I plan to improve their functionality by sewing the wrists from the same gray sweater into them, thus turning them into little boots. I hope it works.

I made this little bunny for my sweet friend Skyler. It was outfitted with a little loop at the top and meant to hang from her Christmas tree, as this was Skyler's first Christmas. I also sewed alphabet beads in Skyler's name on the bunny's rear.

Skyler's bunny was inspired by a pattern of a little bear by Lynn at
Molly Chicken (You want to talk about cute. Holy freaking cow. You will find so much cute on her blog, your heart swell many times its size inside your chest. seriously.)

She is incidentally, also the genius behind the mousies and their beds which we made a few months back and have been enjoyed so much around here.

And finally, meet Gillian Bear. She is also a Christmas tree ornament and (surprise) was made for little Gillian. I used the wonderful book The Knitted Teddy Bear by Sandra Polley and the pattern for Molly, Toby, and Jake. Parts of this little bear were a bit tedious to make, especially because she is so little (about 3.5" sitting), but the results were adorable and I love that the arms and legs are movable and the sweater can be taken off.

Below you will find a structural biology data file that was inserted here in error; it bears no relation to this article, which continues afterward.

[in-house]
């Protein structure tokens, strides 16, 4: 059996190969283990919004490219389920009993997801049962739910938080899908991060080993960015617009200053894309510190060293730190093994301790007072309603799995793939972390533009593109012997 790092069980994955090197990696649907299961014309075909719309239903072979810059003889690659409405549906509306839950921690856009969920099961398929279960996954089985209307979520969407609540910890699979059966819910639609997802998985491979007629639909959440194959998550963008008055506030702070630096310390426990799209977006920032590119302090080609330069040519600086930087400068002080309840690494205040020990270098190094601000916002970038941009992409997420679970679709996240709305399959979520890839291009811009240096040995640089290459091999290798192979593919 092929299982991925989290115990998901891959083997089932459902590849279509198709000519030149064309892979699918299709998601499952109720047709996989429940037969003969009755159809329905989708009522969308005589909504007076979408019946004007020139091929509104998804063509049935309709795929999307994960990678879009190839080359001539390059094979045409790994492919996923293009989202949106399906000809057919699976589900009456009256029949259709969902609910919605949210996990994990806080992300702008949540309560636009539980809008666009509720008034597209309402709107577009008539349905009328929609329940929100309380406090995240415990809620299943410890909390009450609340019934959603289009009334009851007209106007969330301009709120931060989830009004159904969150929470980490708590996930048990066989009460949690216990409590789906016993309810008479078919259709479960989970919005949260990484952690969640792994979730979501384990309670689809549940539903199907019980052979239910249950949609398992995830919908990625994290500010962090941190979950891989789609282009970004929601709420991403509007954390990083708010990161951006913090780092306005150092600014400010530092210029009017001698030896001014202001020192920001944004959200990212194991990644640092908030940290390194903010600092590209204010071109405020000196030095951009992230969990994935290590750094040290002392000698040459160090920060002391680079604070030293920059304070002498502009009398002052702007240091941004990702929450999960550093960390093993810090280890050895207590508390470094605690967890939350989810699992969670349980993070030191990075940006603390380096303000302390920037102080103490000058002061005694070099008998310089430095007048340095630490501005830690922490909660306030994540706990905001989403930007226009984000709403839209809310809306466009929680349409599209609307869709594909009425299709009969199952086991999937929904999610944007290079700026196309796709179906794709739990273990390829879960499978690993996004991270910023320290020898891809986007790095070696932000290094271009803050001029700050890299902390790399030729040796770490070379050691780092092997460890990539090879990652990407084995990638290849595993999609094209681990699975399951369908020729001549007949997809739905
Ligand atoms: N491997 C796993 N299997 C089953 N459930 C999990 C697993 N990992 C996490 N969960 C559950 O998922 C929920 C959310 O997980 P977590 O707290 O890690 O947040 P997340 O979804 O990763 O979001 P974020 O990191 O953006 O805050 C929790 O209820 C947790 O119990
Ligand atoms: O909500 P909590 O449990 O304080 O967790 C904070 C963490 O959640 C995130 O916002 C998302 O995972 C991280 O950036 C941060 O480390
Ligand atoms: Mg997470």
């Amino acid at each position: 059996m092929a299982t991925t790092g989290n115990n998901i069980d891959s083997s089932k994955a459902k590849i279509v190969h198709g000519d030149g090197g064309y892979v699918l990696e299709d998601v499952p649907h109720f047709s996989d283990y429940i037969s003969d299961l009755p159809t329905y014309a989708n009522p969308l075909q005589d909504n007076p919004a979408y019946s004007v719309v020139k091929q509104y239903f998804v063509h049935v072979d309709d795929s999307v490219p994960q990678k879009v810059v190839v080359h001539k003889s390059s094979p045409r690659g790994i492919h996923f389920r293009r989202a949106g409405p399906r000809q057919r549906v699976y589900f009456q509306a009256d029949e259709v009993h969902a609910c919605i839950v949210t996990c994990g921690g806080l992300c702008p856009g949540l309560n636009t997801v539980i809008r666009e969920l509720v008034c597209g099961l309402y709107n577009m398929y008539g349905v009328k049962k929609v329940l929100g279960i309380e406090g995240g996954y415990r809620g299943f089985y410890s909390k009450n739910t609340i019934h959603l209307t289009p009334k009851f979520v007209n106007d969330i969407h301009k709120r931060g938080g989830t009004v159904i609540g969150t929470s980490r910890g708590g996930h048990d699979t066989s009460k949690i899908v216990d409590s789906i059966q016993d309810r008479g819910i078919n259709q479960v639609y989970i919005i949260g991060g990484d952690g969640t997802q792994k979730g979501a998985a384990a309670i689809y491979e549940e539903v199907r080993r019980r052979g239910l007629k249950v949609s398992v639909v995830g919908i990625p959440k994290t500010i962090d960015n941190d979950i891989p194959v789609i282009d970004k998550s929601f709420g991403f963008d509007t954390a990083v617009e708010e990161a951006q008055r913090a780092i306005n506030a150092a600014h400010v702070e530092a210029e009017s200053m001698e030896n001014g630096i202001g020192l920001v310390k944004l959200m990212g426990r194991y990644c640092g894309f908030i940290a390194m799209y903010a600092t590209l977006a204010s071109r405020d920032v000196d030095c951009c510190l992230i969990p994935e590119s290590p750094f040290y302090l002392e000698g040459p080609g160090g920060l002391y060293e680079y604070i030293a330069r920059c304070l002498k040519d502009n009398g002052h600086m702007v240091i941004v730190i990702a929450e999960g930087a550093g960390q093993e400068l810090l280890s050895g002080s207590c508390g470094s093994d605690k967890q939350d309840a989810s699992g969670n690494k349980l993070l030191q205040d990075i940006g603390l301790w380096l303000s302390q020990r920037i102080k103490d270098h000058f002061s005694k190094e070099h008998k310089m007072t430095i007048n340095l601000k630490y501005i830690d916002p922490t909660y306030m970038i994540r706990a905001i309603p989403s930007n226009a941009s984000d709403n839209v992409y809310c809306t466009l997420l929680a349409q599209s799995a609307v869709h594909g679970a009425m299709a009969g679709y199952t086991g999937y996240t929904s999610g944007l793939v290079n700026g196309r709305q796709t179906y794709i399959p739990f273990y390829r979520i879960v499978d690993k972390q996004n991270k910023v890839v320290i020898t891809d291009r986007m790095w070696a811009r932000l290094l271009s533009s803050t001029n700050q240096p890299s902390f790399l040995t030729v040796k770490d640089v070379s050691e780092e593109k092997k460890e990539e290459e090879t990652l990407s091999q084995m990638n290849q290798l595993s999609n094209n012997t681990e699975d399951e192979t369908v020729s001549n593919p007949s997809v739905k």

Had it been a bear for me, I would have chosen different colors, but this particular 4 year old girl is very fond of pink and purple. My big boy chose the buttons. I think they are perfect.

Too much cute can overwhelm a person, so I'll stop there. Until next time.

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Friday, January 04, 2008

Santa Likes Me

Did any of you get a chocolate bar in your stocking with a message like this from Santa? Apparently, the big guy has noticed me.

Christmas was made far more gratifying this year than in years past because I made a larger proportion of my gifts than ever before. If I had my way, we would all give handcrafted gifts exclusively and the only things we'd purchase would be other handcrafted treasures.
I say that, but the truth is that Christmas wouldn't
really be as good without things like fancy crystal wineglasses (not handcrafted) and colorful argyle socks (also not handcrafted, though they could be).

Josh's Christmas Scarf
Yarn: Brown Sheep Lamb's Pride Bulky in cream & grey heather and
doubled Tahki Donegal Tweed homespun color 890.
Needles: Size 11
Inspiration: I found a version of the Men's Rustic Scarf by Joelle Hoverson on Ravelry. It was made by Morgiane (who I think is without a blog). Mine turned out very much like her's, but the colors are slightly different. It was just so darn pretty, I had to replicate it. Thanks for the inspiration Morgiane!

My dad has been wondering when my blog will get the attention he thinks it deserves. He hasn't been complaining about my absence exactly, just grumbling politely: "So, I visited your blog today but there was nothing new...Just wondering...".

Well, nothing make me feel more appreciated than polite, grumbling inquiries. I love to log my crafty adventures here and it's nice to hear that my dear dad enjoys reading them.

There are so many things to cram into only one post so, I'll spread the goodness over the next several weeks.

Until next time - Happy New Year!